The brittle, peevish, and often-violent campaign to defend the honor of Allah and his prophet (both of whom, one might think, are capable of defending themselves with lightning bolts and cataclysmic floods and such, should they choose to be offended by cartoons) has been pursued in earnest since the 1989 Iranian-led crusade (I use the word advisedly) to have Salman Rushdie murdered for writing a book. In 2011, of course, the offices of Charlie Hebdo were firebombed—the equivalent of the 1993 attack on the World Trade Center, an attack that should have told us more about long-term jihadist intentions than it unfortunately did.
And Europe has had specific, sometimes fatal, warnings about the capabilities and desires of jihadists in recent months—the car attacks in France, conducted by men shouting “Allahu Akbar,” and, most obviously, the assault on the Jewish Museum in Brussels last May, in which four people were murdered, allegedly by Mehdi Nemmouche, a French citizen of Algerian origin who apparently spent time in the Middle East in the employ of ISIS. Read the rest of this entry »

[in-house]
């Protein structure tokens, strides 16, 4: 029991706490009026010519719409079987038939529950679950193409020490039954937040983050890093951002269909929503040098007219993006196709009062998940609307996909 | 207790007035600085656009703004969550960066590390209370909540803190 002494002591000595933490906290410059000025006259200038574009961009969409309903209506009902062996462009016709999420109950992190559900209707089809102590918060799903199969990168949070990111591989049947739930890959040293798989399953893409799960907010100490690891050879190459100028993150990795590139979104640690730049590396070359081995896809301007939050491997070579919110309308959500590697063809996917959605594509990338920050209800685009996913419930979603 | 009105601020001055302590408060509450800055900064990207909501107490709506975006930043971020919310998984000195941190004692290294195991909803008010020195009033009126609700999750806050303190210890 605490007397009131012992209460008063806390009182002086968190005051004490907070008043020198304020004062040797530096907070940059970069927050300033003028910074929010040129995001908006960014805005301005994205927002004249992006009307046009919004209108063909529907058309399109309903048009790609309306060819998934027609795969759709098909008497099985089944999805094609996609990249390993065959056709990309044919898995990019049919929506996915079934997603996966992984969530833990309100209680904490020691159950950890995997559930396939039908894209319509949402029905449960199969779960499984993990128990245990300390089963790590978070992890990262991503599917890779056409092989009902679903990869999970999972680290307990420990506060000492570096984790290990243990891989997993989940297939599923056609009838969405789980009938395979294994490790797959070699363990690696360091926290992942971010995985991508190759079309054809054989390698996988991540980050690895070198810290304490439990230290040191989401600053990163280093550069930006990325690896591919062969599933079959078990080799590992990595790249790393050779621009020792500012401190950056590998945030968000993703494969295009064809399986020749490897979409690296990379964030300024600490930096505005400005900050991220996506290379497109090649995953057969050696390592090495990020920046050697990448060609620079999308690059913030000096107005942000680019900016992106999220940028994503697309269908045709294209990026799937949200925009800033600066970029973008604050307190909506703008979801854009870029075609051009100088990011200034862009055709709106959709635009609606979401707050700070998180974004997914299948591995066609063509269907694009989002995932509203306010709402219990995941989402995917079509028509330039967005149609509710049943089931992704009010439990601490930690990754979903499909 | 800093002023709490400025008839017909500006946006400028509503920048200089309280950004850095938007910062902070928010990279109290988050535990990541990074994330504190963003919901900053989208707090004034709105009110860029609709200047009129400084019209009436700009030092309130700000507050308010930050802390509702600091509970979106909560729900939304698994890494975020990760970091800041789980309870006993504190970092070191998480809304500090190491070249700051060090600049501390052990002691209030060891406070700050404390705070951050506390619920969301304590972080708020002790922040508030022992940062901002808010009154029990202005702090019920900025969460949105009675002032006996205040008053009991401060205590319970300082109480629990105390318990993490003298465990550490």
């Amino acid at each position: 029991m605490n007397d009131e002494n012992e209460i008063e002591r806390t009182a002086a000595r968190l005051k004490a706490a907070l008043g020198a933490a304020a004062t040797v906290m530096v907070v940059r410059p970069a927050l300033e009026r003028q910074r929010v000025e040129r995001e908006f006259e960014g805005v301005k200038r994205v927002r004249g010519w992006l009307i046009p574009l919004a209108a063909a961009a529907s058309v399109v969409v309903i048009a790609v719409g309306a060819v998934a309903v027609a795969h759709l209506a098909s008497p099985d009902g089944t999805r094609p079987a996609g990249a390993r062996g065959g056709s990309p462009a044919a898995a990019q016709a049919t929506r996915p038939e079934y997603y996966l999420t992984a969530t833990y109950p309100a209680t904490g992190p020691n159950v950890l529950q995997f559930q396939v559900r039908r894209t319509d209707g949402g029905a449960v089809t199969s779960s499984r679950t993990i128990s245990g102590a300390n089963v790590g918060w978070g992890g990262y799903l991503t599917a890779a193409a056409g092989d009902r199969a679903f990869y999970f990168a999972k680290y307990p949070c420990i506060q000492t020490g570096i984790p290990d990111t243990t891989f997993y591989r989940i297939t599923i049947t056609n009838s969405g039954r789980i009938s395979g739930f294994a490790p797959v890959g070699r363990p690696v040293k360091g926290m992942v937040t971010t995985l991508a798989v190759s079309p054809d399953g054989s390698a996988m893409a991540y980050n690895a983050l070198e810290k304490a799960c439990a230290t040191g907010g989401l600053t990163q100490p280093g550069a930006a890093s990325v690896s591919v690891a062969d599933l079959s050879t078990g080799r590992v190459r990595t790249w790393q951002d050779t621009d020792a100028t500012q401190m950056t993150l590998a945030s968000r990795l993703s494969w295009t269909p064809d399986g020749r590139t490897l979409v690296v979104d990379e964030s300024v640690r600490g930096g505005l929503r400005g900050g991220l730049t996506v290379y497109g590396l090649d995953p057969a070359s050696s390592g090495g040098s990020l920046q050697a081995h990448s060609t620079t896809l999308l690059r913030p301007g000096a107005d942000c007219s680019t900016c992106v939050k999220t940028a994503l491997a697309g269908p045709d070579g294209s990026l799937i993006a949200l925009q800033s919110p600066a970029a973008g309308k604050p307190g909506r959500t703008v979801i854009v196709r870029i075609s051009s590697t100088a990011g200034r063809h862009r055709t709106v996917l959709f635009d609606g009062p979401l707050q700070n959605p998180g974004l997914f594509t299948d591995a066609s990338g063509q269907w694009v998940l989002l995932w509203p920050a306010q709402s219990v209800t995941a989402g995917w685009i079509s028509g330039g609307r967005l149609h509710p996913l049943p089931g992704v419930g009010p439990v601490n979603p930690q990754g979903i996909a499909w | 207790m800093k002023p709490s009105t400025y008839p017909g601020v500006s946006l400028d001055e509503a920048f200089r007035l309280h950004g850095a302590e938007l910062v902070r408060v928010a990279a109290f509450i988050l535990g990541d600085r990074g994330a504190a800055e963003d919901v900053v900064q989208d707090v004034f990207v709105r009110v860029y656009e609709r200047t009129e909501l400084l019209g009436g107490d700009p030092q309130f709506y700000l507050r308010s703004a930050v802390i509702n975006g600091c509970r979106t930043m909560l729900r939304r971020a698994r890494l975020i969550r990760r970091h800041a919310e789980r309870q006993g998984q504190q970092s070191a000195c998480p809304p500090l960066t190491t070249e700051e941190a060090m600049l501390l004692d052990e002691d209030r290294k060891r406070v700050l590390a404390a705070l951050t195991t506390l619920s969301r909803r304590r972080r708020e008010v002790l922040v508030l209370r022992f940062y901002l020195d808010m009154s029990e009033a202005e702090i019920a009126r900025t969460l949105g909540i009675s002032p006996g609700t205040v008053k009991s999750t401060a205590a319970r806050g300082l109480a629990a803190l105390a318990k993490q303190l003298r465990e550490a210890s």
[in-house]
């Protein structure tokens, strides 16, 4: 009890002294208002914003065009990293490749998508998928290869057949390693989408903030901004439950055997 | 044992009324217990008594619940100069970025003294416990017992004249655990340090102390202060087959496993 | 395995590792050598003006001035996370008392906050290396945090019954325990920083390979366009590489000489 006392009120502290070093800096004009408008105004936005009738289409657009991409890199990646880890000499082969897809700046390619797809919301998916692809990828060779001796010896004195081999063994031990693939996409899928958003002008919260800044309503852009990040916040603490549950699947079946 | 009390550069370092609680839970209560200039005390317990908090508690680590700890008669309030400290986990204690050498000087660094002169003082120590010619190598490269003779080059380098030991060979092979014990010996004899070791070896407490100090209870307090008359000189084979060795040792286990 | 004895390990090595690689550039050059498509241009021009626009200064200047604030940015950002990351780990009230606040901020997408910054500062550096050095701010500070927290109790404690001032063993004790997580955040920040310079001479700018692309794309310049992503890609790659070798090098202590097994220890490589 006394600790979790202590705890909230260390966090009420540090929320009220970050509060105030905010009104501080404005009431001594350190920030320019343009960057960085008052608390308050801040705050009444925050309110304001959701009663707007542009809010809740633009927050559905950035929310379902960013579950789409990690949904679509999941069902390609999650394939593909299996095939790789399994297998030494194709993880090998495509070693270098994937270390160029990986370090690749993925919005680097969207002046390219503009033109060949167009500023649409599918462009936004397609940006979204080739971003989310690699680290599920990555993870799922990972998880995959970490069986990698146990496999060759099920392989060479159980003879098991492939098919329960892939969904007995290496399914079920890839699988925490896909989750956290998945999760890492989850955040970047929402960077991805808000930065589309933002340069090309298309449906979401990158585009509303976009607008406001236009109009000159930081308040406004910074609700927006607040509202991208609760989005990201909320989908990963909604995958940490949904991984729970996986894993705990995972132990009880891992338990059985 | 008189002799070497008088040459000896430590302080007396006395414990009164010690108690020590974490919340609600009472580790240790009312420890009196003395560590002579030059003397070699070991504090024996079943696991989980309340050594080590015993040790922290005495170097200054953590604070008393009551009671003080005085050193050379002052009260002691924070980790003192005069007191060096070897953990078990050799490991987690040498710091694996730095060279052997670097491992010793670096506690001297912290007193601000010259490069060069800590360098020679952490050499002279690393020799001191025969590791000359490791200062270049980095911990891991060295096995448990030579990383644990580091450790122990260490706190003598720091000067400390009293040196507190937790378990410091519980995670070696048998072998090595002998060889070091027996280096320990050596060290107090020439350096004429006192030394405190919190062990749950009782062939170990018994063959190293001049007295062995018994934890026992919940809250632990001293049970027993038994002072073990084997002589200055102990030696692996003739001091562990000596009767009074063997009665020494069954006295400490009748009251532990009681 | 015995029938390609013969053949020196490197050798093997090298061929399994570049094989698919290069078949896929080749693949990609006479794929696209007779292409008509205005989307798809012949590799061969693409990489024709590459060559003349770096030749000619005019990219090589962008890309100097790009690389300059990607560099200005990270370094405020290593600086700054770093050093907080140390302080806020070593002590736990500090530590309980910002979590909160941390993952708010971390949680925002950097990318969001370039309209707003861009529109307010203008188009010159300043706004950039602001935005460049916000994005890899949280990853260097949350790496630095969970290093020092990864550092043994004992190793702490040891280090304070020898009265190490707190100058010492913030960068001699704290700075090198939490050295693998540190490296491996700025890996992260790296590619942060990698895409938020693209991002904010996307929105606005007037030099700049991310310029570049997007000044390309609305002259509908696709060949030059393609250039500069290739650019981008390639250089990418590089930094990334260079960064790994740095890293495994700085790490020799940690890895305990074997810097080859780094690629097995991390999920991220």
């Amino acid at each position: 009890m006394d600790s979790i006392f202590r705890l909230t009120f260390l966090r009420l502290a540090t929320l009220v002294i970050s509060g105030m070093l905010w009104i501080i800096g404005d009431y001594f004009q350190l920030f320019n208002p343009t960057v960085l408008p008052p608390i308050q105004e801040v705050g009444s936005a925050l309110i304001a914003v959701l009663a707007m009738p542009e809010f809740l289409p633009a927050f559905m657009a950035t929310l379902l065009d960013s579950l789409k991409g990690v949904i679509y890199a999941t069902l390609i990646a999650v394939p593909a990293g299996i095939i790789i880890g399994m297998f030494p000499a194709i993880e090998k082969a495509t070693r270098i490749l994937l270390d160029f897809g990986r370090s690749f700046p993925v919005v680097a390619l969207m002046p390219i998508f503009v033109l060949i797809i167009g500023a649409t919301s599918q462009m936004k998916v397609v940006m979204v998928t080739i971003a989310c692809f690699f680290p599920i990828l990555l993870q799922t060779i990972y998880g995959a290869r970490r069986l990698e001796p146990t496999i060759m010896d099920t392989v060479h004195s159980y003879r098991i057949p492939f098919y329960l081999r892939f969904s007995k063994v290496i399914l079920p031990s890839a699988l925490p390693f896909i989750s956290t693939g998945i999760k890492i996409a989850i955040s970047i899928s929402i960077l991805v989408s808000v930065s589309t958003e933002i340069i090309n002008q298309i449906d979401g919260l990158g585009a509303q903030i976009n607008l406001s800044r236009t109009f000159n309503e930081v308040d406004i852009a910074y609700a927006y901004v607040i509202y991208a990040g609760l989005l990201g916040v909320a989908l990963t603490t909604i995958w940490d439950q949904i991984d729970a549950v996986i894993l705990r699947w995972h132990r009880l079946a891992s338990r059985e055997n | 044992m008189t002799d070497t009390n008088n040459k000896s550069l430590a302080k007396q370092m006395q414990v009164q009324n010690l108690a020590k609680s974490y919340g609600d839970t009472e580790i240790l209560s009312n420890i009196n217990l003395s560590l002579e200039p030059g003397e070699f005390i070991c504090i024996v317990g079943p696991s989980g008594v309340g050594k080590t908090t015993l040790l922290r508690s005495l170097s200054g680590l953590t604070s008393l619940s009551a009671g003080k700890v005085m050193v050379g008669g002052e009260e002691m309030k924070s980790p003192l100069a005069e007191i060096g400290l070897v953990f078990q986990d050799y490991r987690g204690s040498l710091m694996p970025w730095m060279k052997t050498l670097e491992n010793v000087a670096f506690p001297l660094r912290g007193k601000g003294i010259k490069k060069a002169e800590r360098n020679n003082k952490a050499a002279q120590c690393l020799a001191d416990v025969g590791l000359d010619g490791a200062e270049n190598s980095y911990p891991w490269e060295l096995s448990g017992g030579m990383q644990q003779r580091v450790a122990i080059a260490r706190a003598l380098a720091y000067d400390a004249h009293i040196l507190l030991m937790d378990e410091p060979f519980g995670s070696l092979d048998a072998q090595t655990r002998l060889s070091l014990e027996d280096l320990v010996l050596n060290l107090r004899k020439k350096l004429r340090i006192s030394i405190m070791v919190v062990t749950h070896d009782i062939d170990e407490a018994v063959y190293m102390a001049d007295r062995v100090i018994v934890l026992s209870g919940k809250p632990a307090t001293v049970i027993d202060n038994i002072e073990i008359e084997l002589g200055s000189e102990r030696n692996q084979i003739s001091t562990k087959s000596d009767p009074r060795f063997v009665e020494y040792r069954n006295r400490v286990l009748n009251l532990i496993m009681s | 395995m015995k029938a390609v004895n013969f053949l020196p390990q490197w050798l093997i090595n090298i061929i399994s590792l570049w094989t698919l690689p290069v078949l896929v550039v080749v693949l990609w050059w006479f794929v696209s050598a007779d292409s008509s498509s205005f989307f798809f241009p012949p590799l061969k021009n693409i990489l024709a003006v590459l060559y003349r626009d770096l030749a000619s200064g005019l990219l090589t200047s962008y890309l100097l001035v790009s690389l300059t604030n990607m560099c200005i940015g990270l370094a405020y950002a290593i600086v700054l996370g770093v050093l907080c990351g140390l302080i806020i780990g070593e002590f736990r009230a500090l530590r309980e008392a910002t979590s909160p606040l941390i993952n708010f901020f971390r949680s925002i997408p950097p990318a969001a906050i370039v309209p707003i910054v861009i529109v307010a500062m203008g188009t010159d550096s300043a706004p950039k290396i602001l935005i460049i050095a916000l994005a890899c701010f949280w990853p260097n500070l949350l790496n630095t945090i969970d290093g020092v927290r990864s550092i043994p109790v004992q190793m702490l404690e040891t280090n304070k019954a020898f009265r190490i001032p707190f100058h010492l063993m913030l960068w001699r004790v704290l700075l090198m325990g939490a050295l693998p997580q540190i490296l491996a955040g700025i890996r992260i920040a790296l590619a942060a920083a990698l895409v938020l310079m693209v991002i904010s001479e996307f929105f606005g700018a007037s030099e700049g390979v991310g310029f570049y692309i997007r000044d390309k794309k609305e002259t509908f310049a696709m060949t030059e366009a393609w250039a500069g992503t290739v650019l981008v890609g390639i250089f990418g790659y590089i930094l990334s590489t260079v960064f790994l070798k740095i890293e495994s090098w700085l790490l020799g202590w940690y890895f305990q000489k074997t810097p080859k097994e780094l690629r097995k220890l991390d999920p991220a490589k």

1950 Quinn/Handi Books paperback original
second book with Lt. John J. Shannon
cover art by Mike Privitello
expanded in 1953 by Robert Leslie Bellem
Seattle Mystery Bookshop
1935 Morrow hardcover published under the pen name Charles J. Kenney
This was his seventh published novel, after the first five Perry Mason books and one with the pen name Carleton Kendrake the year before.
TODAY IN COMIC BOOK HISTORY: December 11, 1942